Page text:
Now let’s talk about the other side of the coin, extraverts. The visual here is the person who walks into your office on Monday morning and just … goes. “Hey, how was your weekend? Mine was great! Got my kids all packed up and off to another great year of college! Did you see the Olympics and the Men’s Basketball?!? Whew, that was a close one! And the weather yesterday…wow…Michigan has 10 perfect days a year and that was one of them! About that project…you know…the one with that thing? Yeah, well, the contractor is having a hard time procuring the needed tooling, so I think it’s going to shift to the right…”
It’s as if someone cut off the top of their head and they are just dumping their brain out on the floor in your office.
Extraverts are social beings. They want that extensive network of people to interact with and so have many, many relationships. They practically ooze energy with their gregarious personality and their expressiveness. We had some suicide prevention training at work recently, and all bosses had to talk to their people and give them the “you know you can come talk to me about anything, right?” speech. When my boss said that, I burst out laughing. My response? “Don’t worry! I tell you when I have a hangnail, so I’m not going to hold out on you!” We extraverts freely disclose things.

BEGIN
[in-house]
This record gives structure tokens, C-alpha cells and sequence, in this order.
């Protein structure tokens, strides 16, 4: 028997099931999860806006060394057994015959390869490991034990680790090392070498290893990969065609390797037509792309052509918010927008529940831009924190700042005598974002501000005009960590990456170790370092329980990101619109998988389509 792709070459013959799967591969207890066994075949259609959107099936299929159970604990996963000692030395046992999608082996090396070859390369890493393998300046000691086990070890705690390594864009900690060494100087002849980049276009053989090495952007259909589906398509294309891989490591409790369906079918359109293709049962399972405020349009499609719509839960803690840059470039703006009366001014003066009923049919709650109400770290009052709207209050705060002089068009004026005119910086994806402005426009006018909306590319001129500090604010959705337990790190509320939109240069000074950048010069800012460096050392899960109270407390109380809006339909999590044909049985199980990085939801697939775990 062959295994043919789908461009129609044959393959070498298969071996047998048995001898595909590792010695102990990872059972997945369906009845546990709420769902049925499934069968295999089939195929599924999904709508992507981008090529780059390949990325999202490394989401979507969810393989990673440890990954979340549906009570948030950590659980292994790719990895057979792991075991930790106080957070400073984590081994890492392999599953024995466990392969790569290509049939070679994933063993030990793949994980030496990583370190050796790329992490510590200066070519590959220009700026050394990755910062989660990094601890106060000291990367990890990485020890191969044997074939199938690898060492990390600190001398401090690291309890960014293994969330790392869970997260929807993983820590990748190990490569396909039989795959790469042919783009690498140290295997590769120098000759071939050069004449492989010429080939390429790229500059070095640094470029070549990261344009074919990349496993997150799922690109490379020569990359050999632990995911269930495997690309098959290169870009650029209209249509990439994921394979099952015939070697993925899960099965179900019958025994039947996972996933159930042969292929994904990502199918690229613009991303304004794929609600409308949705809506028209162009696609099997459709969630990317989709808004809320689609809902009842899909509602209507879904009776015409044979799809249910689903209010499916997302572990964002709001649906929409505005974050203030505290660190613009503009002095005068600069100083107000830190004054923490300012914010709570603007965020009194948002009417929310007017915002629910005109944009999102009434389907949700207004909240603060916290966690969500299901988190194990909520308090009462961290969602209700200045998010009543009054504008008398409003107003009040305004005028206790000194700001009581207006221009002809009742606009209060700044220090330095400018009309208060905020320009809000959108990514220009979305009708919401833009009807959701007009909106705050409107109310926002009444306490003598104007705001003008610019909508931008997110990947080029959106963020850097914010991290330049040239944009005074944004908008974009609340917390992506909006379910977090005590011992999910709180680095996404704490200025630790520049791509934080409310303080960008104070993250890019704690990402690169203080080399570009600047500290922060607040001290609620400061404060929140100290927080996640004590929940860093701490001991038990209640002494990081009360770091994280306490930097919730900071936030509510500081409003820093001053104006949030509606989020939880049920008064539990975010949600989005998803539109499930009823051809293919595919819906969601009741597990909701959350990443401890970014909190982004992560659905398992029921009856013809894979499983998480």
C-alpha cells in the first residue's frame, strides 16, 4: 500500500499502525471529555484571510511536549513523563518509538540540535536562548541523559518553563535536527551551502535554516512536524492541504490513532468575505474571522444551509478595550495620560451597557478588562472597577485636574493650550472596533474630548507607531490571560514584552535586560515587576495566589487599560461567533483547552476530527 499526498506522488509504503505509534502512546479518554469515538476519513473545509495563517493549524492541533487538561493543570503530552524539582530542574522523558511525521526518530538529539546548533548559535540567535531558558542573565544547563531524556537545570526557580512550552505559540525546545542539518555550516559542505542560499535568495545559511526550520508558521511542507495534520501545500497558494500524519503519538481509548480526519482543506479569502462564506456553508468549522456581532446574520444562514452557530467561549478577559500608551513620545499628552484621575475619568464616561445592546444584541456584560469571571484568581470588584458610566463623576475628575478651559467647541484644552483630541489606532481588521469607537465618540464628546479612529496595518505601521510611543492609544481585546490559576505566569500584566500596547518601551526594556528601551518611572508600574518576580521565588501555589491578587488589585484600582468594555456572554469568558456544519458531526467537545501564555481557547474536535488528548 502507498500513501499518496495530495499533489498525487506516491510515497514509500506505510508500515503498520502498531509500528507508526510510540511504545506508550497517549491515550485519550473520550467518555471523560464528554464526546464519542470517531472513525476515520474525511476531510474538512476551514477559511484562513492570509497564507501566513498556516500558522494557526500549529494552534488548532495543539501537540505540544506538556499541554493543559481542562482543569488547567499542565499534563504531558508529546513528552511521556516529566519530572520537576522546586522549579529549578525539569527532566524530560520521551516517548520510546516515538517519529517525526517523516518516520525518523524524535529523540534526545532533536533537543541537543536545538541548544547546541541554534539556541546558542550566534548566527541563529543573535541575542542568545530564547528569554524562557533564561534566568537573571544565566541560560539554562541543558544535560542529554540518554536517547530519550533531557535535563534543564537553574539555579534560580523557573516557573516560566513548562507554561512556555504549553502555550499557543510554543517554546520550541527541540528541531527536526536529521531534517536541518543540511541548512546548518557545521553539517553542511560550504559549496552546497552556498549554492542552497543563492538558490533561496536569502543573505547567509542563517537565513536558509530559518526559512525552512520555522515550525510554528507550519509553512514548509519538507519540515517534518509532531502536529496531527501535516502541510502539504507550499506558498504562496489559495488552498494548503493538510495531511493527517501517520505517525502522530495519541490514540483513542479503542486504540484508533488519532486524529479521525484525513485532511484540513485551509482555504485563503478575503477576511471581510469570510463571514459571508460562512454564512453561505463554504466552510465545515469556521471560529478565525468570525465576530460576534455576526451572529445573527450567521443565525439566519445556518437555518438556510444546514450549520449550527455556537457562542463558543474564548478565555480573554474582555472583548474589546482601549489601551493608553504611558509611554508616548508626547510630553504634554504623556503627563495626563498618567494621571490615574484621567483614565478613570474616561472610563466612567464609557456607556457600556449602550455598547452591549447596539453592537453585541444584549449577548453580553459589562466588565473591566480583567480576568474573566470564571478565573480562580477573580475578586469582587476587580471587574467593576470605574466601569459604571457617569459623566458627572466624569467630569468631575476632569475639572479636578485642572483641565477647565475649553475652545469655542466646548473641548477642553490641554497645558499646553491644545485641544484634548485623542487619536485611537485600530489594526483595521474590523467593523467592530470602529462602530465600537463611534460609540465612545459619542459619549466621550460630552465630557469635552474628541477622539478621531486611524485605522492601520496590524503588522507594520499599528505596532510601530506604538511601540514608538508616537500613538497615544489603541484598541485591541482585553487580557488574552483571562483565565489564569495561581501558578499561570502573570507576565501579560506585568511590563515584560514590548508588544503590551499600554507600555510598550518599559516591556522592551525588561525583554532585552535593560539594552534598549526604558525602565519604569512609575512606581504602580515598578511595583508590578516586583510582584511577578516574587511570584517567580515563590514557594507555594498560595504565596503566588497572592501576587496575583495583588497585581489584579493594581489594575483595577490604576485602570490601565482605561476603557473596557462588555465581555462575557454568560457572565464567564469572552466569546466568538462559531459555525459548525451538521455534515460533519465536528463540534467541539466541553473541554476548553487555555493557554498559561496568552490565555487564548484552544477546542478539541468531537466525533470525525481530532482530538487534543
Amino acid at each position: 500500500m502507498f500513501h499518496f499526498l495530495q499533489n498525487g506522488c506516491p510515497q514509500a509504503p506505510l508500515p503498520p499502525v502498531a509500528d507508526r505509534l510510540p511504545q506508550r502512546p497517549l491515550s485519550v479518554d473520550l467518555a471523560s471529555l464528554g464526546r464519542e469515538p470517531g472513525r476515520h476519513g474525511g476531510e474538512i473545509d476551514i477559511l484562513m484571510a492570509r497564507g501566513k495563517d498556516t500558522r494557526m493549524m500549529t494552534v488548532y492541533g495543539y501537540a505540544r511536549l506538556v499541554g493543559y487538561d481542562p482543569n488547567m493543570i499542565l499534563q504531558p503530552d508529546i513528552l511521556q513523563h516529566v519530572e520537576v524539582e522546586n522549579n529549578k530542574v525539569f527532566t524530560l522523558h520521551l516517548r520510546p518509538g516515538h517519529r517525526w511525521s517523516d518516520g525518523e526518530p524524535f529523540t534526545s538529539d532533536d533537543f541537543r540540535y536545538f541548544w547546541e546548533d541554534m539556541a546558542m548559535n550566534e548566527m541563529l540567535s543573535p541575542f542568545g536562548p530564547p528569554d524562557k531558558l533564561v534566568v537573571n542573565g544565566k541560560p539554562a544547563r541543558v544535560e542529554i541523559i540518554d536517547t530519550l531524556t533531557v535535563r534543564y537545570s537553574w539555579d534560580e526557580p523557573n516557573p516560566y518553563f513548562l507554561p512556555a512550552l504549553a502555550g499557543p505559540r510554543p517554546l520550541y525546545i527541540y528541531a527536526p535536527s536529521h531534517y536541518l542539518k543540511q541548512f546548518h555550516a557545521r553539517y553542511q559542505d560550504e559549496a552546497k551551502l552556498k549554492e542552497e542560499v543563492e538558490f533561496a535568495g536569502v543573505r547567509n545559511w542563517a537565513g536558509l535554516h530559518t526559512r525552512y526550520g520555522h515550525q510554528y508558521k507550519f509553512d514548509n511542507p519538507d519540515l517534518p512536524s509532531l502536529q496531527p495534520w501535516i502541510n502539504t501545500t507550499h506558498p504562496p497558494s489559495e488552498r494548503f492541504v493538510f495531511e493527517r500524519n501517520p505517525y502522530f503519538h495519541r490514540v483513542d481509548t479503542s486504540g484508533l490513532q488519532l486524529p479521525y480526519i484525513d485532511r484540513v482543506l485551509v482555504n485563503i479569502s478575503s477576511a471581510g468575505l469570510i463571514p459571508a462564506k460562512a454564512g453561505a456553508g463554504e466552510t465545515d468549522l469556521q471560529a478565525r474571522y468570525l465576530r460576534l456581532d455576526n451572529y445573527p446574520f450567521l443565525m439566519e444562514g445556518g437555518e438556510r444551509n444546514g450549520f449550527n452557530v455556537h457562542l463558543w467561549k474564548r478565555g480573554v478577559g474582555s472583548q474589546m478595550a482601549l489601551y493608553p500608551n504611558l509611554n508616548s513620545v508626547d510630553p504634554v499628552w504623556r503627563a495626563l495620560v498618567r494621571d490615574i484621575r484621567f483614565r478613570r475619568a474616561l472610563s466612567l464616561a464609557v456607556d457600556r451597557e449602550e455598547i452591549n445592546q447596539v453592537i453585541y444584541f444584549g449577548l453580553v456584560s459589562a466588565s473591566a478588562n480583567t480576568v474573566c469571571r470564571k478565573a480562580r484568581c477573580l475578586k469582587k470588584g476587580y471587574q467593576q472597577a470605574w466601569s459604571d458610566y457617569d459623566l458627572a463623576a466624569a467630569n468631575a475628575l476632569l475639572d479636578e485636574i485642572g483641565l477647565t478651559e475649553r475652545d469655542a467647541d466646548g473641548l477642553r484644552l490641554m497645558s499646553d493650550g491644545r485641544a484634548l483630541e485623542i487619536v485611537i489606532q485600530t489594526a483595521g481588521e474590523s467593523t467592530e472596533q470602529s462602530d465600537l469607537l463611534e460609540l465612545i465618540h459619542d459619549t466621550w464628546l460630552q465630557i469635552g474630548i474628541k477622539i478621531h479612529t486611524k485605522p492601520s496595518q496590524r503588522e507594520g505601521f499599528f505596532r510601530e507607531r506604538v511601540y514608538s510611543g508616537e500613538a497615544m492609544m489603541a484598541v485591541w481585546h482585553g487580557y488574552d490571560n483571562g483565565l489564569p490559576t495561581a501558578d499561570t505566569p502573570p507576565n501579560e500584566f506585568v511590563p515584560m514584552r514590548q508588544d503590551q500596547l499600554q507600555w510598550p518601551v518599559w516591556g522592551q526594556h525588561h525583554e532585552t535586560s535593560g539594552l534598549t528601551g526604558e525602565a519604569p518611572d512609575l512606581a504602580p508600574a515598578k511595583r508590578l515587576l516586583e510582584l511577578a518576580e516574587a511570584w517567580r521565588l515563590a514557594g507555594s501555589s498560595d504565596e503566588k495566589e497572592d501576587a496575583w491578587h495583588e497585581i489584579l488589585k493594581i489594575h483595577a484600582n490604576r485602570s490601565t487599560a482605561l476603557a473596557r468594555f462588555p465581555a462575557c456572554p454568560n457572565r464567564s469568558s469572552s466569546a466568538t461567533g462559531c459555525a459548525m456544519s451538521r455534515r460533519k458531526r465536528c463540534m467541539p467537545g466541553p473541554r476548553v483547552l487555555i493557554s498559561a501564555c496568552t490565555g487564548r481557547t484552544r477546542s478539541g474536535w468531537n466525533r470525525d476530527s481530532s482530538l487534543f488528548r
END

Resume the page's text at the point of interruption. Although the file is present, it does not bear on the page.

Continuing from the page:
There are two whammies that society puts on extraverts. The first is stopping the process. “Whoa there! Wait a second! I haven’t got time right now. Can you bottom line it for me?” True extraverts can’t. You are hearing a stream of consciousness from them. They haven’t got to that final thought, expressed verbally, yet. If you truly want to make them tear their hair out, try this: “Better yet, can you put that in an email?” Talking to think and thinking to write are two vastly different brain processes! Best to hitch up your pants and let that stuff spew out on your office floor and move to the next paragraph.